The new front in the culture wars: food
If you shelled out $10 a pound for a "heritage turkey" this Thanksgiving, tea-brined it and stuffed it with rosemary bread (that you made), speck (from the local charcuterie guy), fennel (from the farmers market) and lemon (okay, there are limits to this), you might assume that everyone, if given the opportunity, would support such a makeover of a meal that not long ago was dominated by frozen Butterballs and jellied cranberry sauce.
In fact, not everyone would. And that is an important thing to understand about the effort to remake America's food culture. Advocates of fresh, local and sustainably raised food say it is healthier, better-tasting and morally sound. If everyone could afford that heritage turkey and had a local charcuterie guy, the argument goes, then all Thanksgiving meals would be elevated to ethereal heights.
But many in this country who have access to good food and can afford it simply don't think it's important. To them, food has become a front in America's culture wars, and the crusade against fast and processed food is an obsession of "elites," not "real Americans."
Consider these shots from leading conservative voices in just the past month: Rush Limbaugh, responding to the report of a Kansas State nutrition professor who says he lost 27 pounds eating mainly Twinkies, said: "I know liberals lie, and if Michelle Obama's gonna be out there ripping into 'food deserts' and saying, 'This is why people are fat,' I know it's not true." Sarah Palin took cookies to a Pennsylvania school to register her disapproval of policies that forbid sweets. Glenn Beck suggested that food-safety legislation was a government plot to raise the prices for beef and chicken and thereby turn us all into vegetarians.
Both sides in this gustatory dust-up understand just how dangerous it is to tell people how to eat. The right's cultural warriors see an opportunity to turn the complicated issue of food into a class-war weapon - and to make nice with the fast-food industry, which has donated generously to the GOP. They are banking on the fact that over the past 60 years, the American way of eating has moved from small farms and home-cooked meals to industrial production and drive-throughs. The Golden Arches long ago replaced Mom's apple pie as a symbol of the all-American meal. Thus, "Don't let them take away your Big Mac!" becomes a rallying cry.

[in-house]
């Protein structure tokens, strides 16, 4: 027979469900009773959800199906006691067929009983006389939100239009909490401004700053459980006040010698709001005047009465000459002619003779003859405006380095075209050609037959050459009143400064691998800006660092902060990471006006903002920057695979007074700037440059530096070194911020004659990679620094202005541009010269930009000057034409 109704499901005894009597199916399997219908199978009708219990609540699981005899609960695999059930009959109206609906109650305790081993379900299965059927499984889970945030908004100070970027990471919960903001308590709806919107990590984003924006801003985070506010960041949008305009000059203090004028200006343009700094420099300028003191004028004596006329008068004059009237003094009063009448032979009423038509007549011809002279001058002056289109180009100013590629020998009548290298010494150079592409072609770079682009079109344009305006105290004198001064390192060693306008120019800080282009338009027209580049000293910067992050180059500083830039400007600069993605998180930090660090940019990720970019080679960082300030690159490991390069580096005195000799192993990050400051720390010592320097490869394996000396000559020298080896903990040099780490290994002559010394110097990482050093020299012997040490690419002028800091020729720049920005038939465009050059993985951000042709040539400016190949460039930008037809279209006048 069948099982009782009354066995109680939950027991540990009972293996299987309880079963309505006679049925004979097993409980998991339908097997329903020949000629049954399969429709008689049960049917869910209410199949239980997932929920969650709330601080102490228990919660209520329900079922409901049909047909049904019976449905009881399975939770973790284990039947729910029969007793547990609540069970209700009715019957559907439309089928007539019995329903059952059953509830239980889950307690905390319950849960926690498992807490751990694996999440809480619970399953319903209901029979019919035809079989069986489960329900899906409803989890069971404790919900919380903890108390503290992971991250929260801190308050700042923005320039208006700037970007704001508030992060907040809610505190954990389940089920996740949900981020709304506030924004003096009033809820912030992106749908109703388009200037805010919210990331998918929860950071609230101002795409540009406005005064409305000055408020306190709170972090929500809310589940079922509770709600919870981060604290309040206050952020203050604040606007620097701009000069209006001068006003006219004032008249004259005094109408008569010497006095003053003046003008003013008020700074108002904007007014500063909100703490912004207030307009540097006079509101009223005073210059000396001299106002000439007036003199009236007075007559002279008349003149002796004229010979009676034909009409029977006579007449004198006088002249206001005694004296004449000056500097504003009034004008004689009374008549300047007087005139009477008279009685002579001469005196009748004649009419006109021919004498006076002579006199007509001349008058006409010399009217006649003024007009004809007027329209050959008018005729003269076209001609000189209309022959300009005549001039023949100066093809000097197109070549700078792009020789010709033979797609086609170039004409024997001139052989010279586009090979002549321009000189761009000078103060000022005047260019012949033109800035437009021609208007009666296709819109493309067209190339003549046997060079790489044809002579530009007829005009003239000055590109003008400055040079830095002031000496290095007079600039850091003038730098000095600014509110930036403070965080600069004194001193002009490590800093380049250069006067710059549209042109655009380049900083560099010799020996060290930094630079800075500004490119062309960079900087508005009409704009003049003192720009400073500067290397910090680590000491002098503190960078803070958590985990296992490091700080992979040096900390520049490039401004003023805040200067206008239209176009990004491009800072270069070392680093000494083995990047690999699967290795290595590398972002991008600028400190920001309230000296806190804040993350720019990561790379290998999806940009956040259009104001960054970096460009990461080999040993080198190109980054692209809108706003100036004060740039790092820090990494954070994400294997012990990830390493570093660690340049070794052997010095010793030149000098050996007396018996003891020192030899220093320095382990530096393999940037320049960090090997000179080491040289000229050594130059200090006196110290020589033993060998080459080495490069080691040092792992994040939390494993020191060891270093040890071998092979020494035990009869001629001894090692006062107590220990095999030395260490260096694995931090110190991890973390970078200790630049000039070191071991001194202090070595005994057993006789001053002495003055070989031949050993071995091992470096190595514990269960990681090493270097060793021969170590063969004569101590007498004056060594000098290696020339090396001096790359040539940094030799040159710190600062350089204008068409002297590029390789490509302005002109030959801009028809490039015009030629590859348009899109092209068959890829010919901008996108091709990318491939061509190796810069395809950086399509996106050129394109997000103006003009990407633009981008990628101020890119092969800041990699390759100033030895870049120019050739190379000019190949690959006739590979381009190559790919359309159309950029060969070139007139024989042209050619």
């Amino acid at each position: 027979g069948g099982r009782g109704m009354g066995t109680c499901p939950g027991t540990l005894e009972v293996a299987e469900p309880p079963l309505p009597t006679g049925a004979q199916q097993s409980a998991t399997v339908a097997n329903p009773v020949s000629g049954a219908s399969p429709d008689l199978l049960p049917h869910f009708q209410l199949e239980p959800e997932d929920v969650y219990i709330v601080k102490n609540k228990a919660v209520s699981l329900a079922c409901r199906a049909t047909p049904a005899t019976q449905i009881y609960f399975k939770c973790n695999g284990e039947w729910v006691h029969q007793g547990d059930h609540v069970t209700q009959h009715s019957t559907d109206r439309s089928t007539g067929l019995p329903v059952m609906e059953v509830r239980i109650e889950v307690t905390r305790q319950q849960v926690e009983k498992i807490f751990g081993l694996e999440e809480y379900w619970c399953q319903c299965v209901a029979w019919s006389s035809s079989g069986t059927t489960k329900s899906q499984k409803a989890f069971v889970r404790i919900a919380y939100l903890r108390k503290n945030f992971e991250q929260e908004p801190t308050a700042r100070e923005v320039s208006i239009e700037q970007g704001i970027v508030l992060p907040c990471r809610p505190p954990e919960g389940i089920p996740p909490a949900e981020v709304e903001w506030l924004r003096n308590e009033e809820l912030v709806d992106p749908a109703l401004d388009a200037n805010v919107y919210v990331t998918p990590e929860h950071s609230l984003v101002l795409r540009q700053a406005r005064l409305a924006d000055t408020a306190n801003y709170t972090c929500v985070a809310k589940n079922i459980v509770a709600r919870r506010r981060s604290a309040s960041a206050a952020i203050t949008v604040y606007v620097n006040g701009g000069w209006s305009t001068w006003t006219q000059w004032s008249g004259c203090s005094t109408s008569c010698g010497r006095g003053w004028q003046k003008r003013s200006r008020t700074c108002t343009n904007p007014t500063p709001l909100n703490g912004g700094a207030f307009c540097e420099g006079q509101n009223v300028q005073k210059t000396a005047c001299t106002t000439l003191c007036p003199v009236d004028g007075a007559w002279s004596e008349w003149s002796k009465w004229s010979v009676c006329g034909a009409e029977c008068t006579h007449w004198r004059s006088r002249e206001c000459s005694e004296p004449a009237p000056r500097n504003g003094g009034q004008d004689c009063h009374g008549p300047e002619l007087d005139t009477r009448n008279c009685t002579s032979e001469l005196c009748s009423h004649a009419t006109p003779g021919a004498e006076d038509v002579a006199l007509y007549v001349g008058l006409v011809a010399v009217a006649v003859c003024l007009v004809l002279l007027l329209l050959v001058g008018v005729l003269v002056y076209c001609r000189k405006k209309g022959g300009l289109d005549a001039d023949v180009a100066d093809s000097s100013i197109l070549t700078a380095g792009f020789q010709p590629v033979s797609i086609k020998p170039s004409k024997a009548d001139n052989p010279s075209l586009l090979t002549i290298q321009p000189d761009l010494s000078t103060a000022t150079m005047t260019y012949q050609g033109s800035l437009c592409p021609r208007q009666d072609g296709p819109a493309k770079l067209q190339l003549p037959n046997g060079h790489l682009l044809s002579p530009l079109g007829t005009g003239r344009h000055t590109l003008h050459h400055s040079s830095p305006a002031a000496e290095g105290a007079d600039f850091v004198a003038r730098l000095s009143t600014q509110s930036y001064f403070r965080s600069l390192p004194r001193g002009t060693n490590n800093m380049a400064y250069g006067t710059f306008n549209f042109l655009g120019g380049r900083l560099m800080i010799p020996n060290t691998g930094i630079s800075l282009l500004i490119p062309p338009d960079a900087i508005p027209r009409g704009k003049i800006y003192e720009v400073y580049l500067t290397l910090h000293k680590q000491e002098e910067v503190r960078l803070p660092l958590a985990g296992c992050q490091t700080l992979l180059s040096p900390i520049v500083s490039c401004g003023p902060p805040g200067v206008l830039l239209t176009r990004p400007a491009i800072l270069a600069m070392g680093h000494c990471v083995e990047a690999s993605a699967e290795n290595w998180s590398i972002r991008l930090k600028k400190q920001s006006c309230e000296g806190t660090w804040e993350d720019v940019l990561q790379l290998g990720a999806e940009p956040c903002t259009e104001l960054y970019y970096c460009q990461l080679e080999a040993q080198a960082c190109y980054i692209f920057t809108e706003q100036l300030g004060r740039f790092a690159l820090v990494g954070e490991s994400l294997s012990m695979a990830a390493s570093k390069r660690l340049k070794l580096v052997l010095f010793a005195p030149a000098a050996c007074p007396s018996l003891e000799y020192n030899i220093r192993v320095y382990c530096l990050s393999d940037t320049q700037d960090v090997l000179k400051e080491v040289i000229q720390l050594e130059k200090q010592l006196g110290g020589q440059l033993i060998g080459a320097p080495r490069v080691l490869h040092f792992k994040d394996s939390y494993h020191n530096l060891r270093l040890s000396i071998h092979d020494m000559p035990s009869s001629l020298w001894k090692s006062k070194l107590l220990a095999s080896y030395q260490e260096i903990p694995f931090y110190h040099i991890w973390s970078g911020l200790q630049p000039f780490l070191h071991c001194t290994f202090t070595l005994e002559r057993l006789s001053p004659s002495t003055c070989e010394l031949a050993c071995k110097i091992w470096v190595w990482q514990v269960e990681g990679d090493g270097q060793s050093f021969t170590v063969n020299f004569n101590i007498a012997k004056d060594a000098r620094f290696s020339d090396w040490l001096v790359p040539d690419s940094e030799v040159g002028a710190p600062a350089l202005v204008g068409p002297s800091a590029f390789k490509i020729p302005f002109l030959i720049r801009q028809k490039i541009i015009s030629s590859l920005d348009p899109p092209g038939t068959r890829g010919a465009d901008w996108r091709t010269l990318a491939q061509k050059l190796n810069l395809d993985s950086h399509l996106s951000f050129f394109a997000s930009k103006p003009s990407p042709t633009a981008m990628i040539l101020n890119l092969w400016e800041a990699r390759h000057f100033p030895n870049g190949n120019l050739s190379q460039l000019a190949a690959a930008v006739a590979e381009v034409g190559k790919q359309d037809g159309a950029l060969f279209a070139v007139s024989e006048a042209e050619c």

This transformation has been sold to us as progress, though not without consequences: Obesity-related diseases cost $150 billion annually.
Proponents of a more progressive food system - liberals mostly - have sought to avoid a paternalistic tone, too. They have focused on systemic failures that prevent families from making healthier choices. Michelle Obama's "Let's Move" initiative, which aims to end childhood obesity within a generation, addresses access (Is fresh food available?) and affordability (Can poor and working-class families afford to buy it?). When reformers talk about personal decisions, they are mostly urging people of means to "vote with their forks" by consuming from places such as farmers markets and Whole Foods.
Access and affordability are indeed problems. But the sense on the right that this is fundamentally a culture issue is also correct, even if its message is wrongheaded.
We moved this month to Huntington, W.Va. - the town where celebrity chef Jamie Oliver set a reality TV show about healthy eating this year - to research a book about efforts to change the way the city eats. Like most U.S. communities, Huntington is dominated by fast and processed food. Still, finding affordable, fresh and even local food there has not been as hard as we expected. We have found plenty of organic produce at the supermarket. We've bought local eggs, buffalo meat and un-homogenized milk in glass bottles.
So far, we've prepared nearly all our meals at home and are averaging about $100 a week on groceries. That breaks down to $2.38 per meal, per person, though it doesn't include the gas and time it took to run down leads on food sources.
In other words, access to and the cost of "elite" food isn't beyond the budgets of many, perhaps most, Americans. Our meals cost less than the "Shrimpzilla" deal at the fast-food joint Captain D's - $4.99 for 30 fried shrimp and two sides - or the $2.59 McDonald's McRib (plus tax).
Those who would reform the U.S. food system need to address the question of values that Limbaugh, Palin and others criticize as elitist. They need to consider the role that socioeconomics plays in determining those values and how to begin to change them. They have to make the case for why eating well matters at the local level, and that case will vary by community. In the Huntington area, residents spend $1.25 billion annually on food, but little of it stays in the region. Local food as economic development is a more persuasive argument in places where good jobs are scarce than is the do-the-right-thing mantra that echoes from both coasts. Good food is also at least part of the solution to the region's health crisis: high rates of obesity, heart disease and diabetes.
For the good-food revolution to have a chance, people have to make finding and preparing fresh food a priority at a time when everything about our modern food system urges us not to bother. And that won't happen if people think healthy food is an elitist plot to take away their McRib.
Brent Cunningham is managing editor of the Columbia Journalism Review. Jane Black is a former Post staff writer. They are writing a book on Huntington, W.Va.'s efforts to change its food culture.